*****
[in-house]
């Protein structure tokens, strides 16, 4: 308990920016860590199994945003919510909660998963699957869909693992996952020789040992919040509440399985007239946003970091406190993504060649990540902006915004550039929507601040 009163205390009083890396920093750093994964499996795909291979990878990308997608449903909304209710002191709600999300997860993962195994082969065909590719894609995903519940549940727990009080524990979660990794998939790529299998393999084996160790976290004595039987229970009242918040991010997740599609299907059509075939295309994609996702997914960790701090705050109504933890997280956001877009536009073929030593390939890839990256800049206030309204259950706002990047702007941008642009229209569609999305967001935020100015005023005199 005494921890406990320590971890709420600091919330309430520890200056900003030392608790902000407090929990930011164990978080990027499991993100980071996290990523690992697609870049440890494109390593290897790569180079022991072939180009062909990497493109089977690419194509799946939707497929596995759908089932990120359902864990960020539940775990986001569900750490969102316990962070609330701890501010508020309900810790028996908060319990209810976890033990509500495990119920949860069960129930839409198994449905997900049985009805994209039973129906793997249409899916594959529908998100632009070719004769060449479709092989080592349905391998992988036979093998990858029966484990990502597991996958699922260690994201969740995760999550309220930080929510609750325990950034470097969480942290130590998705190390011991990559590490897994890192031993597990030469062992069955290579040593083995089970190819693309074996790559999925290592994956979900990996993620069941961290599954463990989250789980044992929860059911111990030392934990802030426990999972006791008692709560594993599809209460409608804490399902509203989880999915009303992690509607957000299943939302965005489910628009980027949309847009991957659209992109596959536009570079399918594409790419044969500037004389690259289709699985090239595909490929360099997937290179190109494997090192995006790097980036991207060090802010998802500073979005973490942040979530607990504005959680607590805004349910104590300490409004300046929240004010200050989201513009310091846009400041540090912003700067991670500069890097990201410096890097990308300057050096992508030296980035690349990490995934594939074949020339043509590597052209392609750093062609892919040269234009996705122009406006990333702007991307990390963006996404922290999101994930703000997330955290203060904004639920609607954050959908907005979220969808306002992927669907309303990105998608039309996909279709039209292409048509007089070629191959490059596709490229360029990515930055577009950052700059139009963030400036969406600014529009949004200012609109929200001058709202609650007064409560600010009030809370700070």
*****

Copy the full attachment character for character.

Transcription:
[in-house]
């Protein structure tokens, strides 16, 4: 308990920016860590199994945003919510909660998963699957869909693992996952020789040992919040509440399985007239946003970091406190993504060649990540902006915004550039929507601040 009163205390009083890396920093750093994964499996795909291979990878990308997608449903909304209710002191709600999300997860993962195994082969065909590719894609995903519940549940727990009080524990979660990794998939790529299998393999084996160790976290004595039987229970009242918040991010997740599609299907059509075939295309994609996702997914960790701090705050109504933890997280956001877009536009073929030593390939890839990256800049206030309204259950706002990047702007941008642009229209569609999305967001935020100015005023005199 005494921890406990320590971890709420600091919330309430520890200056900003030392608790902000407090929990930011164990978080990027499991993100980071996290990523690992697609870049440890494109390593290897790569180079022991072939180009062909990497493109089977690419194509799946939707497929596995759908089932990120359902864990960020539940775990986001569900750490969102316990962070609330701890501010508020309900810790028996908060319990209810976890033990509500495990119920949860069960129930839409198994449905997900049985009805994209039973129906793997249409899916594959529908998100632009070719004769060449479709092989080592349905391998992988036979093998990858029966484990990502597991996958699922260690994201969740995760999550309220930080929510609750325990950034470097969480942290130590998705190390011991990559590490897994890192031993597990030469062992069955290579040593083995089970190819693309074996790559999925290592994956979900990996993620069941961290599954463990989250789980044992929860059911111990030392934990802030426990999972006791008692709560594993599809209460409608804490399902509203989880999915009303992690509607957000299943939302965005489910628009980027949309847009991957659209992109596959536009570079399918594409790419044969500037004389690259289709699985090239595909490929360099997937290179190109494997090192995006790097980036991207060090802010998802500073979005973490942040979530607990504005959680607590805004349910104590300490409004300046929240004010200050989201513009310091846009400041540090912003700067991670500069890097990201410096890097990308300057050096992508030296980035690349990490995934594939074949020339043509590597052209392609750093062609892919040269234009996705122009406006990333702007991307990390963006996404922290999101994930703000997330955290203060904004639920609607954050959908907005979220969808306002992927669907309303990105998608039309996909279709039209292409048509007089070629191959490059596709490229360029990515930055577009950052700059139009963030400036969406600014529009949004200012609109929200001058709202609650007064409560600010009030809370700070």